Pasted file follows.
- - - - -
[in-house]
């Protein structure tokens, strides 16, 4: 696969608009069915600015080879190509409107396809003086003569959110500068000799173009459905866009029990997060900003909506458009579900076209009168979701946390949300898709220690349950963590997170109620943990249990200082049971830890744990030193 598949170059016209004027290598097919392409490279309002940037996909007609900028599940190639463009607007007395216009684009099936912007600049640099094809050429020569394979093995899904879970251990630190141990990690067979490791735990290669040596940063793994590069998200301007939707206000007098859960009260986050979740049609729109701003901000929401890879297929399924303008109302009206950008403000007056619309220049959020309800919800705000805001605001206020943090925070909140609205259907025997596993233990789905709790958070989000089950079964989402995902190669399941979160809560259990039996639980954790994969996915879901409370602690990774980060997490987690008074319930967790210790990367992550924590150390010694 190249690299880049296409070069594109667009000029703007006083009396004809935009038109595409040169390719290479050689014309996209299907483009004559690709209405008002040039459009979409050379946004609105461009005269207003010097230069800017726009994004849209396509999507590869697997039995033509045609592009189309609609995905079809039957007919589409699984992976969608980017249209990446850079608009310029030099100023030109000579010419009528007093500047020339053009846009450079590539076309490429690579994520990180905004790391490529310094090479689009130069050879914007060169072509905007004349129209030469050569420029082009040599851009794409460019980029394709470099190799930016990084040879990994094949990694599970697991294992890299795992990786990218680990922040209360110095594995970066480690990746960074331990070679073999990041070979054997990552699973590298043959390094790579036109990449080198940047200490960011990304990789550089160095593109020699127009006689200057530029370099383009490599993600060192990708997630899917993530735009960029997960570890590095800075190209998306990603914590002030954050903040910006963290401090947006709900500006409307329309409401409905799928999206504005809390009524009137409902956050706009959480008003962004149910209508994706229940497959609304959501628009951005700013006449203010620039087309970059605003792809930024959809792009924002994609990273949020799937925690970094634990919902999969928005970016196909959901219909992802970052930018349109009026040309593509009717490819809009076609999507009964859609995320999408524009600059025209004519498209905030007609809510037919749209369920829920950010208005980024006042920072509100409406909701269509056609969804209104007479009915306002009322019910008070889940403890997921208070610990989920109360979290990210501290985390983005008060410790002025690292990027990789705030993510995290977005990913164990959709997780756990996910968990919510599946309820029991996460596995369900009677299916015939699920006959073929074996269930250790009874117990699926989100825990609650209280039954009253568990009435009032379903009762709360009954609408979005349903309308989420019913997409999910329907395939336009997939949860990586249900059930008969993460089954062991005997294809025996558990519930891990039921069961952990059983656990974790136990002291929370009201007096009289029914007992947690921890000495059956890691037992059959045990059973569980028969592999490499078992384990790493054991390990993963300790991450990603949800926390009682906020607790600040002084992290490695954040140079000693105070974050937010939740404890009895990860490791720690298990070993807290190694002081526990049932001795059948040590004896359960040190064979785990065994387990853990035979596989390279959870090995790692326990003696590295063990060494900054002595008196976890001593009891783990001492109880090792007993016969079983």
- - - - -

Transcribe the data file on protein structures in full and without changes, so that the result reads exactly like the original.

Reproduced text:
[in-house]
């Protein structure tokens, strides 16, 4: 696969608009069915600015080879190509409107396809003086003569959110500068000799173009459905866009029990997060900003909506458009579900076209009168979701946390949300898709220690349950963590997170109620943990249990200082049971830890744990030193 598949170059016209004027290598097919392409490279309002940037996909007609900028599940190639463009607007007395216009684009099936912007600049640099094809050429020569394979093995899904879970251990630190141990990690067979490791735990290669040596940063793994590069998200301007939707206000007098859960009260986050979740049609729109701003901000929401890879297929399924303008109302009206950008403000007056619309220049959020309800919800705000805001605001206020943090925070909140609205259907025997596993233990789905709790958070989000089950079964989402995902190669399941979160809560259990039996639980954790994969996915879901409370602690990774980060997490987690008074319930967790210790990367992550924590150390010694 190249690299880049296409070069594109667009000029703007006083009396004809935009038109595409040169390719290479050689014309996209299907483009004559690709209405008002040039459009979409050379946004609105461009005269207003010097230069800017726009994004849209396509999507590869697997039995033509045609592009189309609609995905079809039957007919589409699984992976969608980017249209990446850079608009310029030099100023030109000579010419009528007093500047020339053009846009450079590539076309490429690579994520990180905004790391490529310094090479689009130069050879914007060169072509905007004349129209030469050569420029082009040599851009794409460019980029394709470099190799930016990084040879990994094949990694599970697991294992890299795992990786990218680990922040209360110095594995970066480690990746960074331990070679073999990041070979054997990552699973590298043959390094790579036109990449080198940047200490960011990304990789550089160095593109020699127009006689200057530029370099383009490599993600060192990708997630899917993530735009960029997960570890590095800075190209998306990603914590002030954050903040910006963290401090947006709900500006409307329309409401409905799928999206504005809390009524009137409902956050706009959480008003962004149910209508994706229940497959609304959501628009951005700013006449203010620039087309970059605003792809930024959809792009924002994609990273949020799937925690970094634990919902999969928005970016196909959901219909992802970052930018349109009026040309593509009717490819809009076609999507009964859609995320999408524009600059025209004519498209905030007609809510037919749209369920829920950010208005980024006042920072509100409406909701269509056609969804209104007479009915306002009322019910008070889940403890997921208070610990989920109360979290990210501290985390983005008060410790002025690292990027990789705030993510995290977005990913164990959709997780756990996910968990919510599946309820029991996460596995369900009677299916015939699920006959073929074996269930250790009874117990699926989100825990609650209280039954009253568990009435009032379903009762709360009954609408979005349903309308989420019913997409999910329907395939336009997939949860990586249900059930008969993460089954062991005997294809025996558990519930891990039921069961952990059983656990974790136990002291929370009201007096009289029914007992947690921890000495059956890691037992059959045990059973569980028969592999490499078992384990790493054991390990993963300790991450990603949800926390009682906020607790600040002084992290490695954040140079000693105070974050937010939740404890009895990860490791720690298990070993807290190694002081526990049932001795059948040590004896359960040190064979785990065994387990853990035979596989390279959870090995790692326990003696590295063990060494900054002595008196976890001593009891783990001492109880090792007993016969079983």